Mmm. Mmm. Mmm. Pain I would readily accept up to a certain point, in order to avoid or postpone that particular risk. Nevertheless, based on consultation with my neurosurgeon, that may be something that I have to hazard. It will come down to future risk versus present benefit, how much pain I can stand now versus how much more complicated (and clouded in outcome) the procedure would prove at a later date. Obviously, I will have more to say about this later after my next consultation.
So, this is the depressing part, and it's affected my attempt to lose weight. Between the drugs I'm having to take and the fact that I am dealing with a discouraging situation (recurrent pain, possibility of surgery), I've found it much harder to lose weight than in the past. And, while it (ahem) "pains" me to admit it, I am a year older. So, rather than drop 25 pounds in three weeks, it's been much slower.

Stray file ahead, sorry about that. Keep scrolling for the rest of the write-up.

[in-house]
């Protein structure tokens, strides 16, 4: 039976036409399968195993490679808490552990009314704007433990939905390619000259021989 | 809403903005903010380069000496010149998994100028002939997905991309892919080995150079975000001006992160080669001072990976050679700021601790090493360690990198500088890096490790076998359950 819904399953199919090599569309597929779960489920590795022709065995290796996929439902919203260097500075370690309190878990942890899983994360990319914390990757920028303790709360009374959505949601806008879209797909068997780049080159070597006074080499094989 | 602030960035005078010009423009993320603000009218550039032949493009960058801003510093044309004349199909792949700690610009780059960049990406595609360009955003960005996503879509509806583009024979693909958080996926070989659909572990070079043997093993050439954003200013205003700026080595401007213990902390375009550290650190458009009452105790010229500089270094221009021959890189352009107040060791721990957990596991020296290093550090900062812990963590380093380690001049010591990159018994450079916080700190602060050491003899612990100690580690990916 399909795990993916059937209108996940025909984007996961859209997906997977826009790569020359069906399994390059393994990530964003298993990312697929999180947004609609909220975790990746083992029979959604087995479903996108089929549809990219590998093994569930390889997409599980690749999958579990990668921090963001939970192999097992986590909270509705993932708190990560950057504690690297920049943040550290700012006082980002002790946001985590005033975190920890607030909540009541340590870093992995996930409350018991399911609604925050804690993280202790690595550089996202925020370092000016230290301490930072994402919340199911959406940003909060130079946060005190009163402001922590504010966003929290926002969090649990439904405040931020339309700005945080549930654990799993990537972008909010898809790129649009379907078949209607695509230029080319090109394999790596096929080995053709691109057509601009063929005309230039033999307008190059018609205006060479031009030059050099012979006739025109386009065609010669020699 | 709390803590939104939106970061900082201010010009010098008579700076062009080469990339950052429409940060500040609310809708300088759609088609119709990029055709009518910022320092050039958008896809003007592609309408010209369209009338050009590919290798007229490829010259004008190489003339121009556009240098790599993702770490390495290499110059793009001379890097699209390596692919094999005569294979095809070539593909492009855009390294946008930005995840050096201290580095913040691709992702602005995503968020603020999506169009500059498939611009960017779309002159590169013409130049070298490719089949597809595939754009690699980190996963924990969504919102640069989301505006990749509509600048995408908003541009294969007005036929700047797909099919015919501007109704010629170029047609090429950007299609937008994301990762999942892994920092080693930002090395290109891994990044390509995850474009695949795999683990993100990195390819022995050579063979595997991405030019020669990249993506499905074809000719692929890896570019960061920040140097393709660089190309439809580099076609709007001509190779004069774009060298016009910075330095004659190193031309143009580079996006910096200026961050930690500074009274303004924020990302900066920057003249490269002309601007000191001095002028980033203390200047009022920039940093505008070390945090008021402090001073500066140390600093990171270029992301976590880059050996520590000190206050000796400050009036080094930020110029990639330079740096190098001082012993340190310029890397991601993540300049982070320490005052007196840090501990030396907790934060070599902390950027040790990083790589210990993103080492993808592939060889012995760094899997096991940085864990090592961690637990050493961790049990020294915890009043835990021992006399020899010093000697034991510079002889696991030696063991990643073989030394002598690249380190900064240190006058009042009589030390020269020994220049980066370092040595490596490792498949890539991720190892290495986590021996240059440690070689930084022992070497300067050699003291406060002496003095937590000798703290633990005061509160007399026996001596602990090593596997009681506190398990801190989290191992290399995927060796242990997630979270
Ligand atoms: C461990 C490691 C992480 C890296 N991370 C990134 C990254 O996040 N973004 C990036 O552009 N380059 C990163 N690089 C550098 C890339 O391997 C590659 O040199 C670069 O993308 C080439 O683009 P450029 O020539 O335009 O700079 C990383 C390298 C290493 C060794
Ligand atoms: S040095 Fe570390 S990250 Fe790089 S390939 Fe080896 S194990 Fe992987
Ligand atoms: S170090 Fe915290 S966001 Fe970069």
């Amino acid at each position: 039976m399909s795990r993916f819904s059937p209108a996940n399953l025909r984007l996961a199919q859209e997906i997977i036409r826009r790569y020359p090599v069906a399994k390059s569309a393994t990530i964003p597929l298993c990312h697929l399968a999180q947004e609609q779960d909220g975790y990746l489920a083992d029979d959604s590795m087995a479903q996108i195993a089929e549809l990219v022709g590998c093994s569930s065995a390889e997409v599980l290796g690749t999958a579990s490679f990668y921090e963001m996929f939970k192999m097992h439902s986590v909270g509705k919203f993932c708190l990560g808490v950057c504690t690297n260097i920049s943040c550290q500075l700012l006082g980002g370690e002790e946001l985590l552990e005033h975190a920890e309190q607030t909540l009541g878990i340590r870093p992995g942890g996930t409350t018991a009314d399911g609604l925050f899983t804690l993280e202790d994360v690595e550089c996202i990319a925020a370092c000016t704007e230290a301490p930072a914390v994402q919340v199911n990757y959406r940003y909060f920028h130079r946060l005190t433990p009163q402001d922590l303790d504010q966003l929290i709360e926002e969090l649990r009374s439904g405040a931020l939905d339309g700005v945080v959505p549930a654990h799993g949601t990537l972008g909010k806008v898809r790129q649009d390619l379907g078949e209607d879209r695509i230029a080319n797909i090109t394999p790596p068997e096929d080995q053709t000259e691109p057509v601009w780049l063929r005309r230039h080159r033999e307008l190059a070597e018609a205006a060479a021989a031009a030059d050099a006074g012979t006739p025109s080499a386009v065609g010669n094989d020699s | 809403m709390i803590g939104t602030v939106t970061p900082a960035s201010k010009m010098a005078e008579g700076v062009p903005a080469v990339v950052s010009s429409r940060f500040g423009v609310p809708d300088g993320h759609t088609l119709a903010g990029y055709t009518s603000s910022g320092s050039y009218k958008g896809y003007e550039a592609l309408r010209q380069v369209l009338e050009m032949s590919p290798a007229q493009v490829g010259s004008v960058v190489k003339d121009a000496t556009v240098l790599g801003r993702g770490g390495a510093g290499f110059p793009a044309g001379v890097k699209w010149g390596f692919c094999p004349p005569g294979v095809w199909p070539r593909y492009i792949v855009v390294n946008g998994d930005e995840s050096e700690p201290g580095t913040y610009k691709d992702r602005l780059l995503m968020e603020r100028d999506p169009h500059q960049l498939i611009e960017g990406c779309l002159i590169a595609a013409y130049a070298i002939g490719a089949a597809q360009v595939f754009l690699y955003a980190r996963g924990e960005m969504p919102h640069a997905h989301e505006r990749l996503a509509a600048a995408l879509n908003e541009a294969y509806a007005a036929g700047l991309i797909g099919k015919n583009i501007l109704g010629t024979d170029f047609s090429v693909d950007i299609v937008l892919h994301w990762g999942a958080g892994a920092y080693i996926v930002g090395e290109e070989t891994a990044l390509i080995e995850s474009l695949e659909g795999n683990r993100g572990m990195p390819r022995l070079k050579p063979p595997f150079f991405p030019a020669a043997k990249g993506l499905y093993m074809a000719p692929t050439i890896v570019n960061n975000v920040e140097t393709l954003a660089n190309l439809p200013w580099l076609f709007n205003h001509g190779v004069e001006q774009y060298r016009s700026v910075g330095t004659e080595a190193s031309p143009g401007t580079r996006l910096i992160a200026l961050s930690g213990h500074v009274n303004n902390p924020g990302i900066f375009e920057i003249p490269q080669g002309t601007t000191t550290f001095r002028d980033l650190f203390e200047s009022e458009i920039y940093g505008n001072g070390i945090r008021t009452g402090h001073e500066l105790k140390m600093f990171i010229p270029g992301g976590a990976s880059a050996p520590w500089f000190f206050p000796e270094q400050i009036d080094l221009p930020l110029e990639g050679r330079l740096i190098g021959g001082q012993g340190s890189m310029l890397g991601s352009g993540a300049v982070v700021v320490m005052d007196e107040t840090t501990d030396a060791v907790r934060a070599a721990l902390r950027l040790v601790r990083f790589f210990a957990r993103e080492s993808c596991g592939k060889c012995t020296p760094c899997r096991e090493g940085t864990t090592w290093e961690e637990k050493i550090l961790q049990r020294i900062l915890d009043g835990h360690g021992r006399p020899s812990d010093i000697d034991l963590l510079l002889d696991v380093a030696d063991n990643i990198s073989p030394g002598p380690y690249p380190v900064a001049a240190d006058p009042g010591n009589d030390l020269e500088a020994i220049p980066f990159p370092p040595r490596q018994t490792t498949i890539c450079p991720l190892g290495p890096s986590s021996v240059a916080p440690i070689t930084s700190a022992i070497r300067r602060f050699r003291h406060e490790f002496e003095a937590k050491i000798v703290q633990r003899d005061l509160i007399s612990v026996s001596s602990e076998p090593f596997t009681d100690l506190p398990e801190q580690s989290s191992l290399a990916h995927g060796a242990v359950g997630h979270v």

But...huzzah! Progress is on the horizon, despite all of this negative crap, and it's the real progres that comes from hard work. There is no secret to weight loss. When asked what I do, I simply reply "Deprivation and suffering." That is....you can't eat as much as you're used to, and you need to exercise. Well, I've done both and kept at it despite a depressingly-long "plateau" which you can find in the data below. About a week ago, I did my second 4-mile hike in as many weeks and I finally moved below the 212-214 range in which I'd been yo-yoing. When I hit 209, that was my lowest weight in ten years!! Hurray!